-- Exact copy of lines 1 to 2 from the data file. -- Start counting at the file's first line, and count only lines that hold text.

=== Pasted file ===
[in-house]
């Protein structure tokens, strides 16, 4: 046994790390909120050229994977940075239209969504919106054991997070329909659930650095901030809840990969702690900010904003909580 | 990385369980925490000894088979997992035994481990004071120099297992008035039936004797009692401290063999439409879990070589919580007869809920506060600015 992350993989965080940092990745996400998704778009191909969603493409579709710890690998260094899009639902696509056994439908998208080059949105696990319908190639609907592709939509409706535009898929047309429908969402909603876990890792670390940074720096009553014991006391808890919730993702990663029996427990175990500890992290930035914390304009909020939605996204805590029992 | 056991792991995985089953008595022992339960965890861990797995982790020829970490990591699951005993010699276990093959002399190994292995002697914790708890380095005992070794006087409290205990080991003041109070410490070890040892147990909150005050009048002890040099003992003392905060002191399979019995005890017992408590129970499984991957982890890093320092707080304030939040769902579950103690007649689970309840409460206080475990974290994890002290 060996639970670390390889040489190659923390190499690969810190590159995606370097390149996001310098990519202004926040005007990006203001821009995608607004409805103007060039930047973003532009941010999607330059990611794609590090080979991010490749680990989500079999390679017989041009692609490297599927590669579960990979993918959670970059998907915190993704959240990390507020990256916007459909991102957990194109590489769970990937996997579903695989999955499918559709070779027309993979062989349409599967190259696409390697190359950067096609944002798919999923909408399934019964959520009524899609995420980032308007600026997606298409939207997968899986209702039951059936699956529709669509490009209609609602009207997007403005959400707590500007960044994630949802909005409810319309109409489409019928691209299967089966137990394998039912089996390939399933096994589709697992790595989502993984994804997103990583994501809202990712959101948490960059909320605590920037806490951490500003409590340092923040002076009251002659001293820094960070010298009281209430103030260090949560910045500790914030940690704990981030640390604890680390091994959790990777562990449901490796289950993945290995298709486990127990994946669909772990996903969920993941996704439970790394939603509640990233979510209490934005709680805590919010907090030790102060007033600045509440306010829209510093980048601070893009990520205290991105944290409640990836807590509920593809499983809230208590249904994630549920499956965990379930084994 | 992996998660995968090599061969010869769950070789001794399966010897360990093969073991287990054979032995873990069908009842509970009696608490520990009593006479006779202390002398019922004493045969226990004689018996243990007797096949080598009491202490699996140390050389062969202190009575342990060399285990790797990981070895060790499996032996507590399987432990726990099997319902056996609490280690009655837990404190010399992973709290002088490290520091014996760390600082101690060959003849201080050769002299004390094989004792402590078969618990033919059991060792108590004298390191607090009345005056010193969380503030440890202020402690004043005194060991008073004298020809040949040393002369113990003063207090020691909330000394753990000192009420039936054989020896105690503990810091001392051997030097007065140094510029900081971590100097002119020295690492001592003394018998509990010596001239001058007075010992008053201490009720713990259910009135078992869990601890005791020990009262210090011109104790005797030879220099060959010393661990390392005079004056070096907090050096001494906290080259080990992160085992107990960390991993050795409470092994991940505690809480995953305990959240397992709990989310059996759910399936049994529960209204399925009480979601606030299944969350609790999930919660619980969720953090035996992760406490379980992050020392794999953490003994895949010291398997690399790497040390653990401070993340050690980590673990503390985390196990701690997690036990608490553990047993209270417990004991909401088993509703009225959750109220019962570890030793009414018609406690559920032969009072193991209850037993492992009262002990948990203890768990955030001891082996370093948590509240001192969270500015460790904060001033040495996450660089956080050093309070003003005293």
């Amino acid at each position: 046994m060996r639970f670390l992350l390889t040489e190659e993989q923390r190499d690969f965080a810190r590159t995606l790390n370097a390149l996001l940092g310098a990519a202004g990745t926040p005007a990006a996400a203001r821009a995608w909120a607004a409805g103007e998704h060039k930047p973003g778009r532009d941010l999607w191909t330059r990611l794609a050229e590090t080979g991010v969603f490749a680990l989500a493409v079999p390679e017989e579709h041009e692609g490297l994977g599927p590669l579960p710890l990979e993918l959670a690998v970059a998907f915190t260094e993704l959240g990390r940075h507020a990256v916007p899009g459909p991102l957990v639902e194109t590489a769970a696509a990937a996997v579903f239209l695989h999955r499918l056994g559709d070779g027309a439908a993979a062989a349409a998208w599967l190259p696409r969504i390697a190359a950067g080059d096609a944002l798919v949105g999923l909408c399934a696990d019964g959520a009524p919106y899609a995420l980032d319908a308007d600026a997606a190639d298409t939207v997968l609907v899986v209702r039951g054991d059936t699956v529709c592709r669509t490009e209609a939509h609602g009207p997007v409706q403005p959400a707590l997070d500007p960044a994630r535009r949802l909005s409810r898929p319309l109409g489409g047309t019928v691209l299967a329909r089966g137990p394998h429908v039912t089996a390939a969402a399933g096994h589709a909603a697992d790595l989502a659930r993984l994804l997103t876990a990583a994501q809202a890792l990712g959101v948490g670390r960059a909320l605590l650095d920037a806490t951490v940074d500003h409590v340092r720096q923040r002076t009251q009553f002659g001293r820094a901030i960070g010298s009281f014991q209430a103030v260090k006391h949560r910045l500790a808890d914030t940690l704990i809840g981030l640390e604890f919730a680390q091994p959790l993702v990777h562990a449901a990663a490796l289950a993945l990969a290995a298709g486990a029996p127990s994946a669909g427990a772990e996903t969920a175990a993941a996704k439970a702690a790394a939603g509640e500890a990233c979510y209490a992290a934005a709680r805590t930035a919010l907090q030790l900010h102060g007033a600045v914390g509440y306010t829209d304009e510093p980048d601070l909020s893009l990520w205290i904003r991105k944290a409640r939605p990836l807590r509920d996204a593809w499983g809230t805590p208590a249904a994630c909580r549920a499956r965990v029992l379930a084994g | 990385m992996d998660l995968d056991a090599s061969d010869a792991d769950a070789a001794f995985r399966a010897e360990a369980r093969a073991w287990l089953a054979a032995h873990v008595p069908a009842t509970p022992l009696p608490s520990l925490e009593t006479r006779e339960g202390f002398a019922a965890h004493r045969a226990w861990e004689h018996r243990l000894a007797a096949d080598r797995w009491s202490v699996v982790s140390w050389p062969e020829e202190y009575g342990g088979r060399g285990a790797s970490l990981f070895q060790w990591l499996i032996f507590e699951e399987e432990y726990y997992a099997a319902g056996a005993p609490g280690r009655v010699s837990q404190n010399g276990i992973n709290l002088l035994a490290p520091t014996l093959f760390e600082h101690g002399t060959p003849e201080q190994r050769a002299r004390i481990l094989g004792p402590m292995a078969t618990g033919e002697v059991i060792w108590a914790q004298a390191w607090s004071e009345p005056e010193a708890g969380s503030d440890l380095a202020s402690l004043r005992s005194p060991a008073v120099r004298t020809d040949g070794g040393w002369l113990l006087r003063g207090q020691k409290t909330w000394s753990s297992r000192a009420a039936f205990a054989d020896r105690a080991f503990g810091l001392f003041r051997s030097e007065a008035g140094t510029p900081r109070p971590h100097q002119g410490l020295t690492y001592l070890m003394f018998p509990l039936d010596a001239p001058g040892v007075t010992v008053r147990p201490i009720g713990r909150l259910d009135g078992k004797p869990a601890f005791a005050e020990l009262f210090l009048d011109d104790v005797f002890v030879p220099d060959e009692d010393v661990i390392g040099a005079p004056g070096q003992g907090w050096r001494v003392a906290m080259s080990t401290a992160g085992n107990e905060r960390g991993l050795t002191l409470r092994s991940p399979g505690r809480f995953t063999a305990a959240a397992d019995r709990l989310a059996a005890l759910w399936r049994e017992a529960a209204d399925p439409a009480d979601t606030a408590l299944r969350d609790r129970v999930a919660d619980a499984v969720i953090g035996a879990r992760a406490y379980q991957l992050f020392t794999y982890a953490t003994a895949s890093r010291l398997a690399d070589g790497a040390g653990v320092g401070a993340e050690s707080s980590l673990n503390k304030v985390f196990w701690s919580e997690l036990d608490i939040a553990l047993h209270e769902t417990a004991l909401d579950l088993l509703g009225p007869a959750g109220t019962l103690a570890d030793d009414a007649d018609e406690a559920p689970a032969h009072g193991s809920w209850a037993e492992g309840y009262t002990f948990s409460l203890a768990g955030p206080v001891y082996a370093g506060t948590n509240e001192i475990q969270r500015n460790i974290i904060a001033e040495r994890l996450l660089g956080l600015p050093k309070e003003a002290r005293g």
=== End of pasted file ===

[in-house]
């Protein structure tokens, strides 16, 4: 046994790390909120050229994977940075239209969504919106054991997070329909659930650095901030809840990969702690900010904003909580 | 990385369980925490000894088979997992035994481990004071120099297992008035039936004797009692401290063999439409879990070589919580007869809920506060600015 992350993989965080940092990745996400998704778009191909969603493409579709710890690998260094899009639902696509056994439908998208080059949105696990319908190639609907592709939509409706535009898929047309429908969402909603876990890792670390940074720096009553014991006391808890919730993702990663029996427990175990500890992290930035914390304009909020939605996204805590029992 | 056991792991995985089953008595022992339960965890861990797995982790020829970490990591699951005993010699276990093959002399190994292995002697914790708890380095005992070794006087409290205990080991003041109070410490070890040892147990909150005050009048002890040099003992003392905060002191399979019995005890017992408590129970499984991957982890890093320092707080304030939040769902579950103690007649689970309840409460206080475990974290994890002290 060996639970670390390889040489190659923390190499690969810190590159995606370097390149996001310098990519202004926040005007990006203001821009995608607004409805103007060039930047973003532009941010999607330059990611794609590090080979991010490749680990989500079999390679017989041009692609490297599927590669579960990979993918959670970059998907915190993704959240990390507020990256916007459909991102957990194109590489769970990937996997579903695989999955499918559709070779027309993979062989349409599967190259696409390697190359950067096609944002798919999923909408399934019964959520009524899609995420980032308007600026997606298409939207997968899986209702039951059936699956529709669509490009209609609602009207997007403005959400707590500007960044994630949802909005409810319309109409489409019928691209299967089966137990394998039912089996390939399933096994589709697992790595989502993984994804997103990583994501809202990712959101948490960059909320605590920037806490951490500003409590340092923040002076009251002659001293820094960070010298009281209430103030260090949560910045500790914030940690704990981030640390604890680390091994959790990777562990449901490796289950993945290995298709486990127990994946669909772990996903969920993941996704439970790394939603509640990233979510209490934005709680805590919010907090030790102060007033600045509440306010829209510093980048601070893009990520205290991105944290409640990836807590509920593809499983809230208590249904994630549920499956965990379930084994 | 992996998660995968090599061969010869769950070789001794399966010897360990093969073991287990054979032995873990069908009842509970009696608490520990009593006479006779202390002398019922004493045969226990004689018996243990007797096949080598009491202490699996140390050389062969202190009575342990060399285990790797990981070895060790499996032996507590399987432990726990099997319902056996609490280690009655837990404190010399992973709290002088490290520091014996760390600082101690060959003849201080050769002299004390094989004792402590078969618990033919059991060792108590004298390191607090009345005056010193969380503030440890202020402690004043005194060991008073004298020809040949040393002369113990003063207090020691909330000394753990000192009420039936054989020896105690503990810091001392051997030097007065140094510029900081971590100097002119020295690492001592003394018998509990010596001239001058007075010992008053201490009720713990259910009135078992869990601890005791020990009262210090011109104790005797030879220099060959010393661990390392005079004056070096907090050096001494906290080259080990992160085992107990960390991993050795409470092994991940505690809480995953305990959240397992709990989310059996759910399936049994529960209204399925009480979601606030299944969350609790999930919660619980969720953090035996992760406490379980992050020392794999953490003994895949010291398997690399790497040390653990401070993340050690980590673990503390985390196990701690997690036990608490553990047993209270417990004991909401088993509703009225959750109220019962570890030793009414018609406690559920032969009072193991209850037993492992009262002990948990203890768990955030001891082996370093948590509240001192969270500015460790904060001033040495996450660089956080050093309070003003005293």